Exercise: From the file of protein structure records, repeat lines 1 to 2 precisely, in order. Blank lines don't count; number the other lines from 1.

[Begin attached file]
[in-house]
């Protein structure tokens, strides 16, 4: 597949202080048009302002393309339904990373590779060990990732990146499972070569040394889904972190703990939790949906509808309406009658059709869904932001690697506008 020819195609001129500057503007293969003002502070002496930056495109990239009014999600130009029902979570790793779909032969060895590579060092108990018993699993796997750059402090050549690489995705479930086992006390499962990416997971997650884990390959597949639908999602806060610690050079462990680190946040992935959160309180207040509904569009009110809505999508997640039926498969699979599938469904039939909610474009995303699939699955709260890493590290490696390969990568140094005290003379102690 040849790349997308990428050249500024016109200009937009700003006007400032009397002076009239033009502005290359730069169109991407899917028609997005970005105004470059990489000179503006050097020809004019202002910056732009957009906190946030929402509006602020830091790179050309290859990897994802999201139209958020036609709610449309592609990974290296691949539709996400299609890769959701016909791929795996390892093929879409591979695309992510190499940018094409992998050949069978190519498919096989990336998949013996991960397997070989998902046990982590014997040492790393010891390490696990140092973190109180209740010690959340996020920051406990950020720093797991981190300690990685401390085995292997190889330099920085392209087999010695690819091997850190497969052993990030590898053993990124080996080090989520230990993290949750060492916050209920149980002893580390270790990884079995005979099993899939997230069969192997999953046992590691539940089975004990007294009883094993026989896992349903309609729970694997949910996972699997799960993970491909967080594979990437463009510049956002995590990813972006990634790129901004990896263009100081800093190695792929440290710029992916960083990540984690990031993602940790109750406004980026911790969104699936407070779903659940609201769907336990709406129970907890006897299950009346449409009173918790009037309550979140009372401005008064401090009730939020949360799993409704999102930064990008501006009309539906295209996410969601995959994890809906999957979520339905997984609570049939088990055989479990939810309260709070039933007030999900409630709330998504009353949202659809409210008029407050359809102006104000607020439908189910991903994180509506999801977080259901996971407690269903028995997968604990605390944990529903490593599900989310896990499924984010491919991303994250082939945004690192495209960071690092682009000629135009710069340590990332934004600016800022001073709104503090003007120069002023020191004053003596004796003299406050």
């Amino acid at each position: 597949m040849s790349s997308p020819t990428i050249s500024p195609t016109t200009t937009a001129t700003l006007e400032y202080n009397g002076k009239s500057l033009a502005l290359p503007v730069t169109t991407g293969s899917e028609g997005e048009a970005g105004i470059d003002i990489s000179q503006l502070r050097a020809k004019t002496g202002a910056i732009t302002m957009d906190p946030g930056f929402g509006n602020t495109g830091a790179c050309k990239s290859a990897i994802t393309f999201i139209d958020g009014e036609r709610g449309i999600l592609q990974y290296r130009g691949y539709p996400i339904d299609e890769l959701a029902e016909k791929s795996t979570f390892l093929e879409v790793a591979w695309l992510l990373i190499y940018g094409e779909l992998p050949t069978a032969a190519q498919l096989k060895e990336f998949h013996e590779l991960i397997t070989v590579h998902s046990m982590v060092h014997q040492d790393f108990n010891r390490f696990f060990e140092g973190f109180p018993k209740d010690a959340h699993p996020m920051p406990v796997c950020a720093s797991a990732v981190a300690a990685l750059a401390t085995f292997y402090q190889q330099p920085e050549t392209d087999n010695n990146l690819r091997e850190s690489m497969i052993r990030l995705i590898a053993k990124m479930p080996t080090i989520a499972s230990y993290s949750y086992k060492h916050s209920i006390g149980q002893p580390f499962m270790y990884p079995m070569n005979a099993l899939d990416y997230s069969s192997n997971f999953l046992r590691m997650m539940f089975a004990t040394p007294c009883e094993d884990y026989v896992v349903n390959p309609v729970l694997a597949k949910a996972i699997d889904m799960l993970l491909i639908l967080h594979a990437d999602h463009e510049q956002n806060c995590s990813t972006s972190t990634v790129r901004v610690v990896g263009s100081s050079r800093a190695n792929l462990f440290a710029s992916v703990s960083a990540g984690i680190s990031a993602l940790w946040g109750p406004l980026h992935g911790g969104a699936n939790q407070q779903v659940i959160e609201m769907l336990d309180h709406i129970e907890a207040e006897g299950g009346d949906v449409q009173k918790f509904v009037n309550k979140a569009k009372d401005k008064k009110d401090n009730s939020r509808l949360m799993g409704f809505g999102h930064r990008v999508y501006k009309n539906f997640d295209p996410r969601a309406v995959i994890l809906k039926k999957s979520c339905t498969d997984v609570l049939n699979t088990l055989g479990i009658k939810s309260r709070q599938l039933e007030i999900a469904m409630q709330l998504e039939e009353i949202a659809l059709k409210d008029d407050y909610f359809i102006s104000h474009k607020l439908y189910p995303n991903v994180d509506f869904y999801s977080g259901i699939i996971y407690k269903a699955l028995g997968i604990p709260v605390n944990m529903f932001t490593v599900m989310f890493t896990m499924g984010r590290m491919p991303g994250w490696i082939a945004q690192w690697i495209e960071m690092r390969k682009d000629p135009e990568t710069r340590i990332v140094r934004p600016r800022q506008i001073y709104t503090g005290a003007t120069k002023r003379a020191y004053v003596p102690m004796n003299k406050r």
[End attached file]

[in-house]
């Protein structure tokens, strides 16, 4: 597949202080048009302002393309339904990373590779060990990732990146499972070569040394889904972190703990939790949906509808309406009658059709869904932001690697506008 020819195609001129500057503007293969003002502070002496930056495109990239009014999600130009029902979570790793779909032969060895590579060092108990018993699993796997750059402090050549690489995705479930086992006390499962990416997971997650884990390959597949639908999602806060610690050079462990680190946040992935959160309180207040509904569009009110809505999508997640039926498969699979599938469904039939909610474009995303699939699955709260890493590290490696390969990568140094005290003379102690 040849790349997308990428050249500024016109200009937009700003006007400032009397002076009239033009502005290359730069169109991407899917028609997005970005105004470059990489000179503006050097020809004019202002910056732009957009906190946030929402509006602020830091790179050309290859990897994802999201139209958020036609709610449309592609990974290296691949539709996400299609890769959701016909791929795996390892093929879409591979695309992510190499940018094409992998050949069978190519498919096989990336998949013996991960397997070989998902046990982590014997040492790393010891390490696990140092973190109180209740010690959340996020920051406990950020720093797991981190300690990685401390085995292997190889330099920085392209087999010695690819091997850190497969052993990030590898053993990124080996080090989520230990993290949750060492916050209920149980002893580390270790990884079995005979099993899939997230069969192997999953046992590691539940089975004990007294009883094993026989896992349903309609729970694997949910996972699997799960993970491909967080594979990437463009510049956002995590990813972006990634790129901004990896263009100081800093190695792929440290710029992916960083990540984690990031993602940790109750406004980026911790969104699936407070779903659940609201769907336990709406129970907890006897299950009346449409009173918790009037309550979140009372401005008064401090009730939020949360799993409704999102930064990008501006009309539906295209996410969601995959994890809906999957979520339905997984609570049939088990055989479990939810309260709070039933007030999900409630709330998504009353949202659809409210008029407050359809102006104000607020439908189910991903994180509506999801977080259901996971407690269903028995997968604990605390944990529903490593599900989310896990499924984010491919991303994250082939945004690192495209960071690092682009000629135009710069340590990332934004600016800022001073709104503090003007120069002023020191004053003596004796003299406050």